This post discusses plot points from the October 30 episode of Sons of Anarchy.
“What you going to do, prez?” Nero asks Jax towards the end of last night’s episode of Sons of Anarchy. “You going to beat the shit out of your mom? Ain’t that been done enough by your family?” It’s telling that, even though Nero hasn’t known Gemma and her family very long, he can already see the toxic dynamics embedded in it even more clearly than the Teller-Morrows can. One of the best things in this flawed season of Sons has been the presence of Nero and Damon Pope, men who are more competent at violence and corruption than SAMCRO is, but who also have much more clearly articulated values outside of their criminal activities. As the Teller-Morrows have become increasingly contemptible and incompetent, Nero and Pope serve to illustrate the gap between who Jax Teller is and who he might have been.
Pope, in this episode, represents the value of patience and the danger of impulsiveness. “Five years from now, this will be affordable housing. Multi-family units. Retail. Park. MARC Station,” Pope tells Jax meditatively when they meet at the rail yard. “Where do they put your bronze statue?” Jax asks him sarcastically. “Somewhere they can’t chop the hands off,” Pope tells him. Their immediate conversation is Jax’s belief that Pope targeted him for assassination, but of course Jax is both wrong about that, and missing Pope’s larger point. SAMCRO’s protected Charming from outside harm for years, but it’s rarely done much to build the town up. Jax sees Jacob Hale’s Charming Heights project as a tool rather than as a potential legacy. And even when he looks to tools, he misidentifies them. “What was I supposed to think?” Jax asks of the hit. “That someone wants you dead and hired a black guy to do it,” Pope tells him patiently. “Unemployment’s crushing the hood. Brothers need work.” If Jax wants to not just survive, but thrive, he needs to develop the ability to see around corners when right now, he can barely see what’s in front of him.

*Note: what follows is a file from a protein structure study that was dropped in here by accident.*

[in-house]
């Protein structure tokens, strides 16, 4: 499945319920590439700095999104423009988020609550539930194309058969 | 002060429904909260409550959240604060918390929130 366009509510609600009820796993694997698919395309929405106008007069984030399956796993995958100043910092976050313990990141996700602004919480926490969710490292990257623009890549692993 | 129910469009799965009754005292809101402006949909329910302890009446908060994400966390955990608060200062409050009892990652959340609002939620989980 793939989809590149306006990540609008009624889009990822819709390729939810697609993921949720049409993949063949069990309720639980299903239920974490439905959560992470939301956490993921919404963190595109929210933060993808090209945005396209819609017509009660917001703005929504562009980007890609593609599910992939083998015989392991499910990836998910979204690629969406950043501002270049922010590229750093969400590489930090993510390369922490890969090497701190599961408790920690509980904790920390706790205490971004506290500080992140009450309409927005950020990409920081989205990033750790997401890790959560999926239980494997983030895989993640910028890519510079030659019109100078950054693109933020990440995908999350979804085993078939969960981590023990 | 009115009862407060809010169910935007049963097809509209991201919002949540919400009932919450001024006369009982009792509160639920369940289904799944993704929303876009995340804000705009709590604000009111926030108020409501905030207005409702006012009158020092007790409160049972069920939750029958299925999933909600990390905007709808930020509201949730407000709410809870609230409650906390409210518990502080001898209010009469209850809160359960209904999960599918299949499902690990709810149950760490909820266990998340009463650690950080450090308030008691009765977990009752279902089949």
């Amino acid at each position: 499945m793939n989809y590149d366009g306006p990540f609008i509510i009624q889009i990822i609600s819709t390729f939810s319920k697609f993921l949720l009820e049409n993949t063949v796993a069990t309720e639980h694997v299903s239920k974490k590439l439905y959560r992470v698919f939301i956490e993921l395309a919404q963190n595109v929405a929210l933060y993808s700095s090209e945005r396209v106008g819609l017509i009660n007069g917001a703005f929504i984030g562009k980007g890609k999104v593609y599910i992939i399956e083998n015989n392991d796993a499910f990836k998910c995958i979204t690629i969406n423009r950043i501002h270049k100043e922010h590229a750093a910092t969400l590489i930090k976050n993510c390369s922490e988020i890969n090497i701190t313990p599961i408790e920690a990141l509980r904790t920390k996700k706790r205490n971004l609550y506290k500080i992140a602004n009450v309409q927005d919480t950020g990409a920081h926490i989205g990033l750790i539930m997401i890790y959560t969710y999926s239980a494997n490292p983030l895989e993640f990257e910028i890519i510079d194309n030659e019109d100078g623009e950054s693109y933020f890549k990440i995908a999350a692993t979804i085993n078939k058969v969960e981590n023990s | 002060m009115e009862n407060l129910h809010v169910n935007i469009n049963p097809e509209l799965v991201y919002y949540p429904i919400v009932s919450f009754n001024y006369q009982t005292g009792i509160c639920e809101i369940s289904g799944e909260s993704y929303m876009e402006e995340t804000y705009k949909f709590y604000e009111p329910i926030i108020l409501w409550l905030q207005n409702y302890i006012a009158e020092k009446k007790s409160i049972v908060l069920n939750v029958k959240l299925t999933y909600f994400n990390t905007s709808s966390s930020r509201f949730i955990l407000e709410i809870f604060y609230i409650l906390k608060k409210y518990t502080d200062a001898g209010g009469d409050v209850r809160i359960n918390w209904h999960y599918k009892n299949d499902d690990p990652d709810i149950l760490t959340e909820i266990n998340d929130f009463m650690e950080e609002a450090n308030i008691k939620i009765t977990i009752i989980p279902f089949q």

If Pope represents the possibility of becoming a criminal mastermind, Nero’s begging Jax to consider an exit strategy. “You got a beautiful wife, you got two healthy kids, you need to accelerate the end game,” he tells the younger man. “Get away from this shit that’s trying to kill you.” But Gemma and Jax may be too deeply enmeshed in their family culture to start living a new way, and making a living by new means. As Clay put it to Juice, after learning the secret of his parentage, “Everybody at that table’s done something that puts them outside the Reaper. Self-disclosure kills the group.” That’s not just a rule for the club. Gemma and Clay have long hid the secrets of John’s death from Jax, and as they’ve been revealed bit by bit, those half-truths have given the family gangrene. They’re like a patient that can’t bear to give a limb up as lost, and risk dying as a result.
When Gemma did risk honesty last night, telling Jax the truth that she was driving high, and confessing to Tara “I just didn’t want to miss my chance to be with them,” she did something no one in her family ever does, and put herself in a terribly vulnerable position. And this being the Tellers, Jax didn’t miss a chance to exploit that vulnerability, first nudging Clay to think about a reconciliation: “I’m worried about her, Clay. She’s already on edge. I’m not sure what happens to her without family. She’s going to need you.” And then he offered Gemma a terrible deal: “I want you to be with him. Sleep with him. Make him feel like a king. The dirty secrets will start to flow, just like they always did.” “What if I can’t do that?” Gemma asked him. “Then get use to living in a brothel. Because hookers and bangers are going to be your only family,” her son told her.
My boss tells me, and I think he’s probably right, that I’m a little too easy on Gemma, who is not exactly a decent person herself. But I think what this scenario illustrates for me is a larger problem with the way shows and fans treat anti-heroes wives. Gemma deserves prison time, deserves to lose access to her grandkids, deserves shame. But there’s something disturbing about the idea that being pimped out to her ex-husband, a man who beat her savagely, constitutes justice. Getting raped by her husband isn’t actually what Skyler White for helping her husband launder drug money. The idea that transgressive women should be brought to heel by submission to a violent man, rather than by the law, is a pretty disturbing assumption. And I’m having a harder and harder time liking anyone in this rotten little family.